Residential Schools

Residential Schools

With the Words and Images of Survivors

Book - 2014
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Publisher: Brantford, Ontario : Indigenous Education Press, [2014]
ISBN: 9780993937101
0993937101
Branch Call Number: YA970.54 L92r
970.54 L92r
Characteristics: vii, 103 pages : colour illustrations, maps ; 21 x 26 cm

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SPL_Childrens Jun 22, 2016

A review of this book can be found under "Summary". (The review also appeared in the Stratford Gazette in June 2016.)

d
DonnaMeness
Aug 16, 2015

"From what I hear, there wasn't a formal search until months later. Then, we never heard anything again for years and years," says Bobby's older sister Priscilla Bird. "Everyday I hoped and prayed that someday I would see him again."

It wasn't until December of 1999, that Bobby's body would be identified.

"They came down and took blood samples from us," explains Bird. Then, "They phoned me and said it was positive."

"It's something that we've all carried with us for many years."

Bird hopes that the public will learn about her brother's story through Bergmann's song.

"I know there's a lot of other people that lost family members through the residential school system," she says. "Maybe if we share our story…it can help others that are going through the same thing."

Bergmann echoes those sentiments. He hopes that his song will honour all of the children who suffered at residential schools.

"I wanted to turn Bobby into a legend -- a symbol of all of those kids who disappeared," says Bergmann. "People should hear this song and they should just weep. This nation should weep … and ask for forgiveness."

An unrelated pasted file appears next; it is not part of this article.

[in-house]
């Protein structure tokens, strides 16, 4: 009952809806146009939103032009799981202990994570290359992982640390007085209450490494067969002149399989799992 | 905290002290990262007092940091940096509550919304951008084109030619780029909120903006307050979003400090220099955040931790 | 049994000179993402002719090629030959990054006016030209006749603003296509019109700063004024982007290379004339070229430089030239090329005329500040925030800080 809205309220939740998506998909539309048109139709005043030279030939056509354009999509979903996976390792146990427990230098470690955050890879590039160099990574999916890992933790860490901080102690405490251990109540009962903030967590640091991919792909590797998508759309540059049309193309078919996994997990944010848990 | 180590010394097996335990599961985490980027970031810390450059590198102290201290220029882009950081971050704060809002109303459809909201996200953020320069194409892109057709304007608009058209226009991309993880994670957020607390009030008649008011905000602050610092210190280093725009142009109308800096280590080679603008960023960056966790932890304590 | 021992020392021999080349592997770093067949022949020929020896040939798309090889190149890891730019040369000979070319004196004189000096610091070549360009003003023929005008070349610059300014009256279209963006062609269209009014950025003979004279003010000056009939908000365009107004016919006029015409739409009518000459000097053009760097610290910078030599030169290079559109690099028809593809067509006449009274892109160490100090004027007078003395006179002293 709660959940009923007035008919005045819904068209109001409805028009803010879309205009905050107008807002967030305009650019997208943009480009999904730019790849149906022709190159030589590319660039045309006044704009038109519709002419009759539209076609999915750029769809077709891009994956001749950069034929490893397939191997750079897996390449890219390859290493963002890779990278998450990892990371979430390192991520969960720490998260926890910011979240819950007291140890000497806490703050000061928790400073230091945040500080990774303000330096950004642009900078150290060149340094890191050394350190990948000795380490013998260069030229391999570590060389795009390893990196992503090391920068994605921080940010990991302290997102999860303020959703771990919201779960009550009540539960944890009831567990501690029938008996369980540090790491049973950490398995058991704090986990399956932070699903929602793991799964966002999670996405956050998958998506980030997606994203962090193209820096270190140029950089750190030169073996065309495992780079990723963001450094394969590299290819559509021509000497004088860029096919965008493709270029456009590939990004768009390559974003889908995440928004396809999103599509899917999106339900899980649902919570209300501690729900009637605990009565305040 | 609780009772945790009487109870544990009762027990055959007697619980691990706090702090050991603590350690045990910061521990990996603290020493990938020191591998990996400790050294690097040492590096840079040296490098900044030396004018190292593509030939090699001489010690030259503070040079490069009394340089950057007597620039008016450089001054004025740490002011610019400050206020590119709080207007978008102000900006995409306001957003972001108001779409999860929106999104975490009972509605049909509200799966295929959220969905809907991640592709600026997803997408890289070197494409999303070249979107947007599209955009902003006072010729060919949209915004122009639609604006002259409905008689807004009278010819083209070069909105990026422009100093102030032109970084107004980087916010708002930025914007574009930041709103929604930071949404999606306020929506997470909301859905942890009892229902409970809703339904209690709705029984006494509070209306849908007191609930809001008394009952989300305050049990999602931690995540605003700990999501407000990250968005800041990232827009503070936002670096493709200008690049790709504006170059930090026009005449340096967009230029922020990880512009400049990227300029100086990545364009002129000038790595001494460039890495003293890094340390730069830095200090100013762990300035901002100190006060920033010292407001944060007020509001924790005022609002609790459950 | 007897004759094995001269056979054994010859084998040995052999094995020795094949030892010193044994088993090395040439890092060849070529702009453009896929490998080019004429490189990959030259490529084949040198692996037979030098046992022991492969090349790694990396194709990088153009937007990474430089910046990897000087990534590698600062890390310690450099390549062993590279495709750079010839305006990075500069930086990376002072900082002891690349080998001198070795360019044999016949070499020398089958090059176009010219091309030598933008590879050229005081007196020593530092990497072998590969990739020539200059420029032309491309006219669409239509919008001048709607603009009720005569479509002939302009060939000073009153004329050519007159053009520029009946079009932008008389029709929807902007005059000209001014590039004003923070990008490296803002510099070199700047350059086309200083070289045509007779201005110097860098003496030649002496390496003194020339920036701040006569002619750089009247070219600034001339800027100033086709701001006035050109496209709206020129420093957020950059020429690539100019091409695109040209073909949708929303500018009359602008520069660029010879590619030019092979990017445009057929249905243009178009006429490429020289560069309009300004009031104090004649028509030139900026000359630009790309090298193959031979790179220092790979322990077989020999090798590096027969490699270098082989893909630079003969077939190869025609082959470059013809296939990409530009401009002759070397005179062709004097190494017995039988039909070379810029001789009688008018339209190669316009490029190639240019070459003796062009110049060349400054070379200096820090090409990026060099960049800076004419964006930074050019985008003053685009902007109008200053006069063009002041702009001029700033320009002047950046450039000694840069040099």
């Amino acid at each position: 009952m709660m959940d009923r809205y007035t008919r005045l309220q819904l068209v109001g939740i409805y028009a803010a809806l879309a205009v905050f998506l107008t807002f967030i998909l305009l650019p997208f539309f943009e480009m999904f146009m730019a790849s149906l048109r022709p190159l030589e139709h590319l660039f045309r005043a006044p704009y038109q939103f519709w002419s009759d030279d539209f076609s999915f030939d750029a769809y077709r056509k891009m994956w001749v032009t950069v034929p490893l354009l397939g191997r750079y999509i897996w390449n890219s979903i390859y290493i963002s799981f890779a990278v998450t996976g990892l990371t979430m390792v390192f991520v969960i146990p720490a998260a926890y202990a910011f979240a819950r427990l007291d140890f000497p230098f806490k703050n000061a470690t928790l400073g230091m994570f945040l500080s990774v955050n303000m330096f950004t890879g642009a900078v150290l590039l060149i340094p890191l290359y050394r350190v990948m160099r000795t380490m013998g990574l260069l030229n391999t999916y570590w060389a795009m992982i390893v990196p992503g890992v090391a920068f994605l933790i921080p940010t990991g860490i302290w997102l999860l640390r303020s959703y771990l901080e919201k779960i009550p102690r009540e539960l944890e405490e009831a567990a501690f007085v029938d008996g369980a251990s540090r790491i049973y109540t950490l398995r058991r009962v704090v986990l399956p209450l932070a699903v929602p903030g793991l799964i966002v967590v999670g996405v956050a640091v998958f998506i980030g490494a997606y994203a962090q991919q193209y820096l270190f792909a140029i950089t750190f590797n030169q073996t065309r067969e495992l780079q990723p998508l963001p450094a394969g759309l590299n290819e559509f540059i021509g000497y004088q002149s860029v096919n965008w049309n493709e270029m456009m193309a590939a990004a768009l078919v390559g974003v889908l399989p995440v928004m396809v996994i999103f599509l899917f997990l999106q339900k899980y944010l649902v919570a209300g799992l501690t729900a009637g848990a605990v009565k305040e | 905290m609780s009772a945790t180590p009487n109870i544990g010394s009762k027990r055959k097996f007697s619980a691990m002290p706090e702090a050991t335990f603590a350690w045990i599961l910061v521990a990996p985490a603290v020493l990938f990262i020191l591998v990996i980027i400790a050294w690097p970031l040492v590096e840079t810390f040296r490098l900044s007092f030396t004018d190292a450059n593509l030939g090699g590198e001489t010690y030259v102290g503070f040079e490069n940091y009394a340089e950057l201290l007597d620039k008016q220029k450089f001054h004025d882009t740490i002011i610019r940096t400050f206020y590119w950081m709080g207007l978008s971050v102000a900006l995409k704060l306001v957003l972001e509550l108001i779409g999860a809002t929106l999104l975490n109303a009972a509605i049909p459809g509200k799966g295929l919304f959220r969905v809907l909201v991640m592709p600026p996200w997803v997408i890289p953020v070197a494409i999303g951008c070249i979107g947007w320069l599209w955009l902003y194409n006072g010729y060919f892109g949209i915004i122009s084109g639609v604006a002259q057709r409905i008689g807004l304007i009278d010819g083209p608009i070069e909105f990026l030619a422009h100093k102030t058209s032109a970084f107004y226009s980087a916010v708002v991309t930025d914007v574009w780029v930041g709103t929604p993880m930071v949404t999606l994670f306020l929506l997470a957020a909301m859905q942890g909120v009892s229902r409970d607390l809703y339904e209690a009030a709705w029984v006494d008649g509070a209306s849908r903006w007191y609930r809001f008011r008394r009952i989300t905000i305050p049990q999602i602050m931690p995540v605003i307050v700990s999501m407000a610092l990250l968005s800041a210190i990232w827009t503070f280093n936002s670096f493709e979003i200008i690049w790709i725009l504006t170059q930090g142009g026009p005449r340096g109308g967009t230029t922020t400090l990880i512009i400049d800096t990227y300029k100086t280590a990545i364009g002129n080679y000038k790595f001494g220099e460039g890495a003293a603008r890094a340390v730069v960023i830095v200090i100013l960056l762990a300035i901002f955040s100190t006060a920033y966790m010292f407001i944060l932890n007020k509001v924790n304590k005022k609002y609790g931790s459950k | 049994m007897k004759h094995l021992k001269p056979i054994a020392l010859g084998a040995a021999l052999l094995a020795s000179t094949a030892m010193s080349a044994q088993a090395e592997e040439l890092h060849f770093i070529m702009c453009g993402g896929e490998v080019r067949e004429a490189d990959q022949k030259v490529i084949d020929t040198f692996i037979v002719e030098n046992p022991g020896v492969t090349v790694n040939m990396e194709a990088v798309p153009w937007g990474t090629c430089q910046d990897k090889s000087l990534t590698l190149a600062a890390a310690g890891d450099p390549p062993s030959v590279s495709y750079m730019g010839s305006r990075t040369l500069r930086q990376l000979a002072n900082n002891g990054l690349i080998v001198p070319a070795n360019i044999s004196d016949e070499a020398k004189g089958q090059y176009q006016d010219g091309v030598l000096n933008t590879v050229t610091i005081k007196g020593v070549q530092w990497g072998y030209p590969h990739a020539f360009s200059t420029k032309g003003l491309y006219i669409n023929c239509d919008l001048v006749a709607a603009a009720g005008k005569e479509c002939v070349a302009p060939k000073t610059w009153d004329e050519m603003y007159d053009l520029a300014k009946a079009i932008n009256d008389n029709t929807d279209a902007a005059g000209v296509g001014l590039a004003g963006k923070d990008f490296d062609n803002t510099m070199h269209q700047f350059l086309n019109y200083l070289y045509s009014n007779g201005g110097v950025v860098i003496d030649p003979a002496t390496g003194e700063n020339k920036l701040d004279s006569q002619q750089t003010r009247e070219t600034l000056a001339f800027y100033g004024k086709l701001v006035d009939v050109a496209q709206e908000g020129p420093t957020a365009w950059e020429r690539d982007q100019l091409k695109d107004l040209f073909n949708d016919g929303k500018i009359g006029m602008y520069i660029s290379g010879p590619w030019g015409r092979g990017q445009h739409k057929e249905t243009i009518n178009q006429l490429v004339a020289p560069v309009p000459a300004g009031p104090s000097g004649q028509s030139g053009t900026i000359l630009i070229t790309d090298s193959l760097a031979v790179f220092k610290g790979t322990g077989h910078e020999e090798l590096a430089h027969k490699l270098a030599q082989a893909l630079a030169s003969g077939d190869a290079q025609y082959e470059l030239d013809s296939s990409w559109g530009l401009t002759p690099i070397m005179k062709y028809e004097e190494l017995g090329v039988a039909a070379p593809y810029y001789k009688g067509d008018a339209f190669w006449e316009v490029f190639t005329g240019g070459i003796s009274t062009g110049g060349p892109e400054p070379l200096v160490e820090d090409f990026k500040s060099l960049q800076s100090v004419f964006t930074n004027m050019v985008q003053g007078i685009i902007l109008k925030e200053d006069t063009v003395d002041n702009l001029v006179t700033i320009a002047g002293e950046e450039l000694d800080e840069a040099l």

Take a listen to "The Legend of Bobby Bird":

http://www.cbc.ca/radio/asithappens/as-it-happens-friday-edition-1.3191408/the-legend-of-bobby-bird-one-family-s-residential-school-tragedy-told-in-song-1.3191414

&&&&&&&&&&&&&&&&
The plight of Indigenous children recently made headlines, as Canada's Truth and Reconciliation Commission released a damning report calling the country's long-held policy of removing Native children from their families by force and placing them in state-funded residential schools "cultural genocide." According to the report, even before Canada was founded in 1867, churches were operating boarding schools for Indigenous children, and the last federally supported residential school didn't close until the late 1990s.

In the US, Native children were subjected to similar policies for more than a century. Article VII of the Fort Laramie Treaty of 1868...

https://intercontinentalcry.org/taken-from-families-indigenous-children-face-extreme-rates-of-state-violence-in-us/

m
mclarjh
May 16, 2015

Essentially a glossy-page coffee table book. Perhaps suitable as a biased introduction to the subject for juvenile audiences.

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SPL_Childrens Jun 22, 2016

The personal experiences and memories of sixty-five Canadian residential school survivors (and/or their family members) are recorded in Larry Loyie’s book, Residential Schools.
Accompanied by photos and archival images of the schools and students, the memories and testimonials are balanced by the inclusion of historical facts (such as a map with locations of these schools, a timeline and a glossary).
The title word “survivors” is key, given that a number of children died during their years at school, far from home. Those who did survive the neglect, abuse and deplorable conditions of residential schools were adversely impacted for the rest of their lives – as were their families. Loyie’s book gives voice to this reality.
There can be no doubt that the residential school system constitutes a truly shameful period in our country’s history. This informative book helps to shed a light on it.
Award-winning Cree author Larry Loyie is a survivor of the St. Bernard Mission residential school in Grouard, Alberta.
** Recommended for ages 12 years and up.

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